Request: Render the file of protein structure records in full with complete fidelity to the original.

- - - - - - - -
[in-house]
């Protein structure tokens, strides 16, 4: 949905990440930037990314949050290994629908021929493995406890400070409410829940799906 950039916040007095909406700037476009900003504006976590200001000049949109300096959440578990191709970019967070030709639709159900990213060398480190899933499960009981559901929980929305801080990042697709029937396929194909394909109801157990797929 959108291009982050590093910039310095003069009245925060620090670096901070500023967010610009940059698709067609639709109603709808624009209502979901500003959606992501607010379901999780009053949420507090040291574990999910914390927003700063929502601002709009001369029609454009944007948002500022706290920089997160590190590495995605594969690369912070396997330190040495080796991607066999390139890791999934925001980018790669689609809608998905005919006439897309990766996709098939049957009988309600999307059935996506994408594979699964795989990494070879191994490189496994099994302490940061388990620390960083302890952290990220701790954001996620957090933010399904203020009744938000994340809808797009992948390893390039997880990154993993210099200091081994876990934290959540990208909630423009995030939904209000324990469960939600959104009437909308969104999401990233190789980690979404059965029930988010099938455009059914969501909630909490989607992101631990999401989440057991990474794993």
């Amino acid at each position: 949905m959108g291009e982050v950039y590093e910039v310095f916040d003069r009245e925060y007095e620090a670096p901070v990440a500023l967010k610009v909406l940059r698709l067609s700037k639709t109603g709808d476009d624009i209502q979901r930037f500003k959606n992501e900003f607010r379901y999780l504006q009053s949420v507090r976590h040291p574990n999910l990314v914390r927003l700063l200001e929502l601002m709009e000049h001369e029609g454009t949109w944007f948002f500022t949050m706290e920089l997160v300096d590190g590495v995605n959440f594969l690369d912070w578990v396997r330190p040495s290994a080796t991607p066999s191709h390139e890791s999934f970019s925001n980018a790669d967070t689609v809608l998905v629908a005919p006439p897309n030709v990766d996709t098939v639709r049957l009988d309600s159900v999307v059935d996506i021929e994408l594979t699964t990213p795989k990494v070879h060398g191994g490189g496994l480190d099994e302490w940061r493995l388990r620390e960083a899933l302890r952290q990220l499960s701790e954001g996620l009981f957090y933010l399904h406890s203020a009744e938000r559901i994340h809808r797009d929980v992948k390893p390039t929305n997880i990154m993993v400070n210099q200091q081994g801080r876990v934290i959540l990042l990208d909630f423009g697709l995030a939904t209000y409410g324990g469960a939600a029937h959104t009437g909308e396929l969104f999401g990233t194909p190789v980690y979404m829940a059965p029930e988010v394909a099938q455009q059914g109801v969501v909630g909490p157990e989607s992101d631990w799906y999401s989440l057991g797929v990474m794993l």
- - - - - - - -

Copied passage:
[in-house]
């Protein structure tokens, strides 16, 4: 949905990440930037990314949050290994629908021929493995406890400070409410829940799906 950039916040007095909406700037476009900003504006976590200001000049949109300096959440578990191709970019967070030709639709159900990213060398480190899933499960009981559901929980929305801080990042697709029937396929194909394909109801157990797929 959108291009982050590093910039310095003069009245925060620090670096901070500023967010610009940059698709067609639709109603709808624009209502979901500003959606992501607010379901999780009053949420507090040291574990999910914390927003700063929502601002709009001369029609454009944007948002500022706290920089997160590190590495995605594969690369912070396997330190040495080796991607066999390139890791999934925001980018790669689609809608998905005919006439897309990766996709098939049957009988309600999307059935996506994408594979699964795989990494070879191994490189496994099994302490940061388990620390960083302890952290990220701790954001996620957090933010399904203020009744938000994340809808797009992948390893390039997880990154993993210099200091081994876990934290959540990208909630423009995030939904209000324990469960939600959104009437909308969104999401990233190789980690979404059965029930988010099938455009059914969501909630909490989607992101631990999401989440057991990474794993």
């Amino acid at each position: 949905m959108g291009e982050v950039y590093e910039v310095f916040d003069r009245e925060y007095e620090a670096p901070v990440a500023l967010k610009v909406l940059r698709l067609s700037k639709t109603g709808d476009d624009i209502q979901r930037f500003k959606n992501e900003f607010r379901y999780l504006q009053s949420v507090r976590h040291p574990n999910l990314v914390r927003l700063l200001e929502l601002m709009e000049h001369e029609g454009t949109w944007f948002f500022t949050m706290e920089l997160v300096d590190g590495v995605n959440f594969l690369d912070w578990v396997r330190p040495s290994a080796t991607p066999s191709h390139e890791s999934f970019s925001n980018a790669d967070t689609v809608l998905v629908a005919p006439p897309n030709v990766d996709t098939v639709r049957l009988d309600s159900v999307v059935d996506i021929e994408l594979t699964t990213p795989k990494v070879h060398g191994g490189g496994l480190d099994e302490w940061r493995l388990r620390e960083a899933l302890r952290q990220l499960s701790e954001g996620l009981f957090y933010l399904h406890s203020a009744e938000r559901i994340h809808r797009d929980v992948k390893p390039t929305n997880i990154m993993v400070n210099q200091q081994g801080r876990v934290i959540l990042l990208d909630f423009g697709l995030a939904t209000y409410g324990g469960a939600a029937h959104t009437g909308e396929l969104f999401g990233t194909p190789v980690y979404m829940a059965p029930e988010v394909a099938q455009q059914g109801v969501v909630g909490p157990e989607s992101d631990w799906y999401s989440l057991g797929v990474m794993l």